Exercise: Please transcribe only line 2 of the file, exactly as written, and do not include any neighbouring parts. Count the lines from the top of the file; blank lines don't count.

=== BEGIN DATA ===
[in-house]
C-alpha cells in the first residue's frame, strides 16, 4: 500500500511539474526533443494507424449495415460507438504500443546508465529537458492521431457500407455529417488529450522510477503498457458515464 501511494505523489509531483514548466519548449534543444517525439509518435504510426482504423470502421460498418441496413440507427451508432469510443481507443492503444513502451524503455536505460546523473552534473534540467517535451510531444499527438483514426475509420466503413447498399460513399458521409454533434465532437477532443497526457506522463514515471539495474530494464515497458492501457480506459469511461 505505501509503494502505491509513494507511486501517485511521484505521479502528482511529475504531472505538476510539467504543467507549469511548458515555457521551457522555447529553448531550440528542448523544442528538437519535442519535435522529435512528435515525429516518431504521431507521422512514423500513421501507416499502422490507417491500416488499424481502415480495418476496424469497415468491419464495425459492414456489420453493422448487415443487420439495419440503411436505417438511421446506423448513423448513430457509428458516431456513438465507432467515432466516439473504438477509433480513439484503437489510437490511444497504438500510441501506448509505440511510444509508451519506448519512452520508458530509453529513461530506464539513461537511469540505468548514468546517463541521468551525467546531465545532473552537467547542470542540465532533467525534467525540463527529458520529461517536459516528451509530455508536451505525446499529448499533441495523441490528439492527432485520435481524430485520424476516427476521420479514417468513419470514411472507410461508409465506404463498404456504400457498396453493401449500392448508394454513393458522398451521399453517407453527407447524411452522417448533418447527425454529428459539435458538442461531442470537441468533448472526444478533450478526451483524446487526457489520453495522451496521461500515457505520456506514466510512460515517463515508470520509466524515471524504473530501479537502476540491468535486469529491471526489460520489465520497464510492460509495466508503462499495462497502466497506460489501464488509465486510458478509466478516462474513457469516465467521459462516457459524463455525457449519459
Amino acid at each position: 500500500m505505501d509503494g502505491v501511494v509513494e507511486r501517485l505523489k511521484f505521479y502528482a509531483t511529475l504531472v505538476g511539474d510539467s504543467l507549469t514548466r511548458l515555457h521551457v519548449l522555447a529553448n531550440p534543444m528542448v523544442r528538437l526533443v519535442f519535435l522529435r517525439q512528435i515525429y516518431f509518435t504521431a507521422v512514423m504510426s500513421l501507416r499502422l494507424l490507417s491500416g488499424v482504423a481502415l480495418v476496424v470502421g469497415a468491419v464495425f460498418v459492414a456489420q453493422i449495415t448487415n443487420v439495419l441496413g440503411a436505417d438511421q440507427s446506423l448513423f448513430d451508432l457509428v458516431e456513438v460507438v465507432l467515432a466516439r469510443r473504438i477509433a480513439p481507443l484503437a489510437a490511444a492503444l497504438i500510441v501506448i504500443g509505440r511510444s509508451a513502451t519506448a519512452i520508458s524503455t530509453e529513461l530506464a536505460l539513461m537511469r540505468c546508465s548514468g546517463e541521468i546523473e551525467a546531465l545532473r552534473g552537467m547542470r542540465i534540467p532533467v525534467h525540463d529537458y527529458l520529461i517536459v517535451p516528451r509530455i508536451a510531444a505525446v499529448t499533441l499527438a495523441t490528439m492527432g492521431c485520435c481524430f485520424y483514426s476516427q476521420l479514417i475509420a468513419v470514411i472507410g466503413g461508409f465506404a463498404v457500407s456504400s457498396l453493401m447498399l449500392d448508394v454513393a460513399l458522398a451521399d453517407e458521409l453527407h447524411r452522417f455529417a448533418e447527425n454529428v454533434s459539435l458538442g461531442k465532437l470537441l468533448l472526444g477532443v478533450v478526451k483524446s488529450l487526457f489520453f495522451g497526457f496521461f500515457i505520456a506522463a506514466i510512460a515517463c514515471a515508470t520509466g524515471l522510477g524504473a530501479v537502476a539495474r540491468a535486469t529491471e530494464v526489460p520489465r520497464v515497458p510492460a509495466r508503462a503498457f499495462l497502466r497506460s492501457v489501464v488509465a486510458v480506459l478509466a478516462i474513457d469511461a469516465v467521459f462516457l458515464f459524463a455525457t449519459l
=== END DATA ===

C-alpha cells in the first residue's frame, strides 16, 4: 500500500511539474526533443494507424449495415460507438504500443546508465529537458492521431457500407455529417488529450522510477503498457458515464 501511494505523489509531483514548466519548449534543444517525439509518435504510426482504423470502421460498418441496413440507427451508432469510443481507443492503444513502451524503455536505460546523473552534473534540467517535451510531444499527438483514426475509420466503413447498399460513399458521409454533434465532437477532443497526457506522463514515471539495474530494464515497458492501457480506459469511461 505505501509503494502505491509513494507511486501517485511521484505521479502528482511529475504531472505538476510539467504543467507549469511548458515555457521551457522555447529553448531550440528542448523544442528538437519535442519535435522529435512528435515525429516518431504521431507521422512514423500513421501507416499502422490507417491500416488499424481502415480495418476496424469497415468491419464495425459492414456489420453493422448487415443487420439495419440503411436505417438511421446506423448513423448513430457509428458516431456513438465507432467515432466516439473504438477509433480513439484503437489510437490511444497504438500510441501506448509505440511510444509508451519506448519512452520508458530509453529513461530506464539513461537511469540505468548514468546517463541521468551525467546531465545532473552537467547542470542540465532533467525534467525540463527529458520529461517536459516528451509530455508536451505525446499529448499533441495523441490528439492527432485520435481524430485520424476516427476521420479514417468513419470514411472507410461508409465506404463498404456504400457498396453493401449500392448508394454513393458522398451521399453517407453527407447524411452522417448533418447527425454529428459539435458538442461531442470537441468533448472526444478533450478526451483524446487526457489520453495522451496521461500515457505520456506514466510512460515517463515508470520509466524515471524504473530501479537502476540491468535486469529491471526489460520489465520497464510492460509495466508503462499495462497502466497506460489501464488509465486510458478509466478516462474513457469516465467521459462516457459524463455525457449519459